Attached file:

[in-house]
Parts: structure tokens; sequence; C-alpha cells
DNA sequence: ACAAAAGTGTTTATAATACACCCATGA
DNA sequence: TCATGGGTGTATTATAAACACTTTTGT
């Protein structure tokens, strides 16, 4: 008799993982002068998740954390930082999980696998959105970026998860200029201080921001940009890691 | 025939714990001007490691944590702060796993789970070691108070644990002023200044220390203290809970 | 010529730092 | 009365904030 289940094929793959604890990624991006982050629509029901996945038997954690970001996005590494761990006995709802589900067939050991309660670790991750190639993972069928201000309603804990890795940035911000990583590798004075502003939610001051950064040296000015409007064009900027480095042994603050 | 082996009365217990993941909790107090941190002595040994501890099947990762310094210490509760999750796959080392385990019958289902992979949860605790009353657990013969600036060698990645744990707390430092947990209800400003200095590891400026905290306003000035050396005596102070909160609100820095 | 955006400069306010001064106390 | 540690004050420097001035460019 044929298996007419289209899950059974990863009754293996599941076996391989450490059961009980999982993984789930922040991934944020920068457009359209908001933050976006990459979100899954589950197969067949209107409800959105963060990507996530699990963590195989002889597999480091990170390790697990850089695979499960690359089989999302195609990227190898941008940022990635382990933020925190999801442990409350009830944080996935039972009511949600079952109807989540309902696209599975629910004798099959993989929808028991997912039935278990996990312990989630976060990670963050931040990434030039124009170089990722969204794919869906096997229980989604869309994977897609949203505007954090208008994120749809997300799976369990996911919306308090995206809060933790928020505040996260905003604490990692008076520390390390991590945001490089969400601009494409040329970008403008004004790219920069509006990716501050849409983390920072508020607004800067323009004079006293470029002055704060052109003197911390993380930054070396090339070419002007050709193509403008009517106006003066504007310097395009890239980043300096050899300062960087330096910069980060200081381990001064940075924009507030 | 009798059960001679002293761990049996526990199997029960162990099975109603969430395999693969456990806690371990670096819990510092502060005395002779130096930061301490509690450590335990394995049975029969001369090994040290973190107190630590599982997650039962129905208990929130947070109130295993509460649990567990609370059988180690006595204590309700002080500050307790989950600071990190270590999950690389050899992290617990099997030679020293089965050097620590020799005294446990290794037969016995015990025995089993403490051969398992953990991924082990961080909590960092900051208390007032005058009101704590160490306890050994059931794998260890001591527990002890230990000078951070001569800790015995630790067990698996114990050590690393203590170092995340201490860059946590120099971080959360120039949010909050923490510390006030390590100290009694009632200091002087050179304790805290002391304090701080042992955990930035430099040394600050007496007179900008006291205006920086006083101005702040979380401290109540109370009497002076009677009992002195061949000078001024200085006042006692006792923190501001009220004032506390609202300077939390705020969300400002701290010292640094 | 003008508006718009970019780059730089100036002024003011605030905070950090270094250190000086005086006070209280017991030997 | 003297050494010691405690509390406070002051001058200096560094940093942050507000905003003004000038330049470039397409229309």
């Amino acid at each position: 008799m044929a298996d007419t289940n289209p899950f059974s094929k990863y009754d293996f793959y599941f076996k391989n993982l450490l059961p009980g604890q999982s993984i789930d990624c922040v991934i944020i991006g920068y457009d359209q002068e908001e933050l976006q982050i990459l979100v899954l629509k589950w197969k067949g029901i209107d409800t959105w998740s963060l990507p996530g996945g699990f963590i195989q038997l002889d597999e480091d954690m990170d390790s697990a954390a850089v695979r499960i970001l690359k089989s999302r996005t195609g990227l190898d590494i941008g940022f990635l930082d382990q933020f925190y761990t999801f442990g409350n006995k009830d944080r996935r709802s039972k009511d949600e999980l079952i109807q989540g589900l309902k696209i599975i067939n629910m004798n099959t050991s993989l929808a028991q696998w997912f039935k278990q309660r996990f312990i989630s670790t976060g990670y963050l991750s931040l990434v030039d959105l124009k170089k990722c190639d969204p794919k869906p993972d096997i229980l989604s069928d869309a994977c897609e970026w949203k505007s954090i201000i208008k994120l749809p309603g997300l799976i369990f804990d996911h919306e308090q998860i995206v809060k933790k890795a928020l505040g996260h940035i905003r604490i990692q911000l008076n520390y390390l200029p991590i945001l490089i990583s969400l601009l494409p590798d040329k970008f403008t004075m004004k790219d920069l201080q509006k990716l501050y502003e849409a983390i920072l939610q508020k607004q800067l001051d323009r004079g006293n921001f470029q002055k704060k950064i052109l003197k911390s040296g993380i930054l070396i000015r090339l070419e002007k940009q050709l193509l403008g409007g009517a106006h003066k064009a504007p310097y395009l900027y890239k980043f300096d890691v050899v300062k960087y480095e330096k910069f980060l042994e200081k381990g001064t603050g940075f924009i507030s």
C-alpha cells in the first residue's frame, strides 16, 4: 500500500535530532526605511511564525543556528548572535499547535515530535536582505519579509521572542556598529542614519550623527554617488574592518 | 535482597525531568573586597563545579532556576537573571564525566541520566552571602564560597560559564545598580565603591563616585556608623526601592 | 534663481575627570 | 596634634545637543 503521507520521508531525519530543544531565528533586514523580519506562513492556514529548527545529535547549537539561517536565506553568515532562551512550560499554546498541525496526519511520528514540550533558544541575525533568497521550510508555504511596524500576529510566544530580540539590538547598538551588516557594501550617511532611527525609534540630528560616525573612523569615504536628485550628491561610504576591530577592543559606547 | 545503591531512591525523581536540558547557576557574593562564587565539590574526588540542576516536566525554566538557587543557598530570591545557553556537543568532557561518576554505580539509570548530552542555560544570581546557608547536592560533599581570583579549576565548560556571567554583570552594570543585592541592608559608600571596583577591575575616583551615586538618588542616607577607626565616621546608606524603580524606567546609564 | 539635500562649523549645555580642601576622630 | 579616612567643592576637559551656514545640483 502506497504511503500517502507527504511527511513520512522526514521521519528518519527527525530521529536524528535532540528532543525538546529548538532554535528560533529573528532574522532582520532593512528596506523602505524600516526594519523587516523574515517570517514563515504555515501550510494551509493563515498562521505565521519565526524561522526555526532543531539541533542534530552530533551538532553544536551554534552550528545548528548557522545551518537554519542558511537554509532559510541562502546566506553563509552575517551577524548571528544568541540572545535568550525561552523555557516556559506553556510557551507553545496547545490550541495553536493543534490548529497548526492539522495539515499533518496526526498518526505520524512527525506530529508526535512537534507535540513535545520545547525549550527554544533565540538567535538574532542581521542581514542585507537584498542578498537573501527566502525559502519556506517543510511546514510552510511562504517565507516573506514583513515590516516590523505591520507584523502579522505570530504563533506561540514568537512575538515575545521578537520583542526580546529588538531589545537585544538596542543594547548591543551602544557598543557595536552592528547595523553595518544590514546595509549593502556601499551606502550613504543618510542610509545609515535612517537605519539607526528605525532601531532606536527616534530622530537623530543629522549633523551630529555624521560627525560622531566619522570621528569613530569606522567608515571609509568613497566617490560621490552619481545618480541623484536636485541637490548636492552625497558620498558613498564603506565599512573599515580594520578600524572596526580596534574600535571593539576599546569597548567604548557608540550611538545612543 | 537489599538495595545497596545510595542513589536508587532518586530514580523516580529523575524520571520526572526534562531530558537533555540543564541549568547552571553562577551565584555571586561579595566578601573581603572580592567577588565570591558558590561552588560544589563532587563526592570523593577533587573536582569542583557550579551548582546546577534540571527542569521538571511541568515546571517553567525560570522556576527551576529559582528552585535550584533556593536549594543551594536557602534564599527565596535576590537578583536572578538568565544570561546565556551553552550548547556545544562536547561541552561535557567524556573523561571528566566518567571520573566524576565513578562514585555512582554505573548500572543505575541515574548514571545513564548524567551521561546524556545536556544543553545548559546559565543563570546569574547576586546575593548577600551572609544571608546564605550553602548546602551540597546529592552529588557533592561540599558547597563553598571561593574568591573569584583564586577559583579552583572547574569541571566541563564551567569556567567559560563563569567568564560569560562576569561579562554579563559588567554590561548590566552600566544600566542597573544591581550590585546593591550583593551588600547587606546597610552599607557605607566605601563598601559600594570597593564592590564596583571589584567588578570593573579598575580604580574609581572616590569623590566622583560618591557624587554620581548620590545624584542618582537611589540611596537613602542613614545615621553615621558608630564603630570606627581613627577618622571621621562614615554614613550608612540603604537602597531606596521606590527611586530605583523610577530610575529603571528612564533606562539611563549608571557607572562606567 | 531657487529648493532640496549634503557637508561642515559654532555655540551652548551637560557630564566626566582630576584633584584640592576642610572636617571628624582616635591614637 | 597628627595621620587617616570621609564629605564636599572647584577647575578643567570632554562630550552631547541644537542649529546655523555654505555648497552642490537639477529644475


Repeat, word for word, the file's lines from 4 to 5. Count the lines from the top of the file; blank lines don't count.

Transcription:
DNA sequence: TCATGGGTGTATTATAAACACTTTTGT
């Protein structure tokens, strides 16, 4: 008799993982002068998740954390930082999980696998959105970026998860200029201080921001940009890691 | 025939714990001007490691944590702060796993789970070691108070644990002023200044220390203290809970 | 010529730092 | 009365904030 289940094929793959604890990624991006982050629509029901996945038997954690970001996005590494761990006995709802589900067939050991309660670790991750190639993972069928201000309603804990890795940035911000990583590798004075502003939610001051950064040296000015409007064009900027480095042994603050 | 082996009365217990993941909790107090941190002595040994501890099947990762310094210490509760999750796959080392385990019958289902992979949860605790009353657990013969600036060698990645744990707390430092947990209800400003200095590891400026905290306003000035050396005596102070909160609100820095 | 955006400069306010001064106390 | 540690004050420097001035460019 044929298996007419289209899950059974990863009754293996599941076996391989450490059961009980999982993984789930922040991934944020920068457009359209908001933050976006990459979100899954589950197969067949209107409800959105963060990507996530699990963590195989002889597999480091990170390790697990850089695979499960690359089989999302195609990227190898941008940022990635382990933020925190999801442990409350009830944080996935039972009511949600079952109807989540309902696209599975629910004798099959993989929808028991997912039935278990996990312990989630976060990670963050931040990434030039124009170089990722969204794919869906096997229980989604869309994977897609949203505007954090208008994120749809997300799976369990996911919306308090995206809060933790928020505040996260905003604490990692008076520390390390991590945001490089969400601009494409040329970008403008004004790219920069509006990716501050849409983390920072508020607004800067323009004079006293470029002055704060052109003197911390993380930054070396090339070419002007050709193509403008009517106006003066504007310097395009890239980043300096050899300062960087330096910069980060200081381990001064940075924009507030 | 009798059960001679002293761990049996526990199997029960162990099975109603969430395999693969456990806690371990670096819990510092502060005395002779130096930061301490509690450590335990394995049975029969001369090994040290973190107190630590599982997650039962129905208990929130947070109130295993509460649990567990609370059988180690006595204590309700002080500050307790989950600071990190270590999950690389050899992290617990099997030679020293089965050097620590020799005294446990290794037969016995015990025995089993403490051969398992953990991924082990961080909590960092900051208390007032005058009101704590160490306890050994059931794998260890001591527990002890230990000078951070001569800790015995630790067990698996114990050590690393203590170092995340201490860059946590120099971080959360120039949010909050923490510390006030390590100290009694009632200091002087050179304790805290002391304090701080042992955990930035430099040394600050007496007179900008006291205006920086006083101005702040979380401290109540109370009497002076009677009992002195061949000078001024200085006042006692006792923190501001009220004032506390609202300077939390705020969300400002701290010292640094 | 003008508006718009970019780059730089100036002024003011605030905070950090270094250190000086005086006070209280017991030997 | 003297050494010691405690509390406070002051001058200096560094940093942050507000905003003004000038330049470039397409229309």